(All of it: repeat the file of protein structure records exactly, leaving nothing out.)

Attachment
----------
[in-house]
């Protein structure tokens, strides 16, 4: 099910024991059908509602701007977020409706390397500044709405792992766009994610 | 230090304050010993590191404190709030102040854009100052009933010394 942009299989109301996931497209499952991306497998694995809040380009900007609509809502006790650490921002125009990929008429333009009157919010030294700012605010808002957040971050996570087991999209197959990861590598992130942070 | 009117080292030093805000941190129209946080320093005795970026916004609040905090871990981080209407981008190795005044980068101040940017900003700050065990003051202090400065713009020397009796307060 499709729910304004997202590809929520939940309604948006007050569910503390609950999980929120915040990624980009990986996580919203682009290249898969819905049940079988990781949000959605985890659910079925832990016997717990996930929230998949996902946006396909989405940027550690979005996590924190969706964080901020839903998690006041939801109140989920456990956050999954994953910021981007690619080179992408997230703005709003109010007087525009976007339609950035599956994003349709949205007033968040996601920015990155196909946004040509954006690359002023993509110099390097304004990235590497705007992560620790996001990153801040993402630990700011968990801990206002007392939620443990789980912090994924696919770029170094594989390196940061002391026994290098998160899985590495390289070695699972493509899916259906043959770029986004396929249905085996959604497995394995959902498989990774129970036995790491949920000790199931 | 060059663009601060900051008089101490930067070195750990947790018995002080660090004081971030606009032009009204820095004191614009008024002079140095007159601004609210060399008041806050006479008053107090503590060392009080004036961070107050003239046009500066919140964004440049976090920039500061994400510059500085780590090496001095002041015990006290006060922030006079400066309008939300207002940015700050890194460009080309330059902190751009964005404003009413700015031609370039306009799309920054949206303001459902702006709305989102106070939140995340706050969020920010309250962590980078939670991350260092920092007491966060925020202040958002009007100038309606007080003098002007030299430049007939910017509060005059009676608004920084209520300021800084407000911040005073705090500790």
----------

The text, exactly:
[in-house]
């Protein structure tokens, strides 16, 4: 099910024991059908509602701007977020409706390397500044709405792992766009994610 | 230090304050010993590191404190709030102040854009100052009933010394 942009299989109301996931497209499952991306497998694995809040380009900007609509809502006790650490921002125009990929008429333009009157919010030294700012605010808002957040971050996570087991999209197959990861590598992130942070 | 009117080292030093805000941190129209946080320093005795970026916004609040905090871990981080209407981008190795005044980068101040940017900003700050065990003051202090400065713009020397009796307060 499709729910304004997202590809929520939940309604948006007050569910503390609950999980929120915040990624980009990986996580919203682009290249898969819905049940079988990781949000959605985890659910079925832990016997717990996930929230998949996902946006396909989405940027550690979005996590924190969706964080901020839903998690006041939801109140989920456990956050999954994953910021981007690619080179992408997230703005709003109010007087525009976007339609950035599956994003349709949205007033968040996601920015990155196909946004040509954006690359002023993509110099390097304004990235590497705007992560620790996001990153801040993402630990700011968990801990206002007392939620443990789980912090994924696919770029170094594989390196940061002391026994290098998160899985590495390289070695699972493509899916259906043959770029986004396929249905085996959604497995394995959902498989990774129970036995790491949920000790199931 | 060059663009601060900051008089101490930067070195750990947790018995002080660090004081971030606009032009009204820095004191614009008024002079140095007159601004609210060399008041806050006479008053107090503590060392009080004036961070107050003239046009500066919140964004440049976090920039500061994400510059500085780590090496001095002041015990006290006060922030006079400066309008939300207002940015700050890194460009080309330059902190751009964005404003009413700015031609370039306009799309920054949206303001459902702006709305989102106070939140995340706050969020920010309250962590980078939670991350260092920092007491966060925020202040958002009007100038309606007080003098002007030299430049007939910017509060005059009676608004920084209520300021800084407000911040005073705090500790």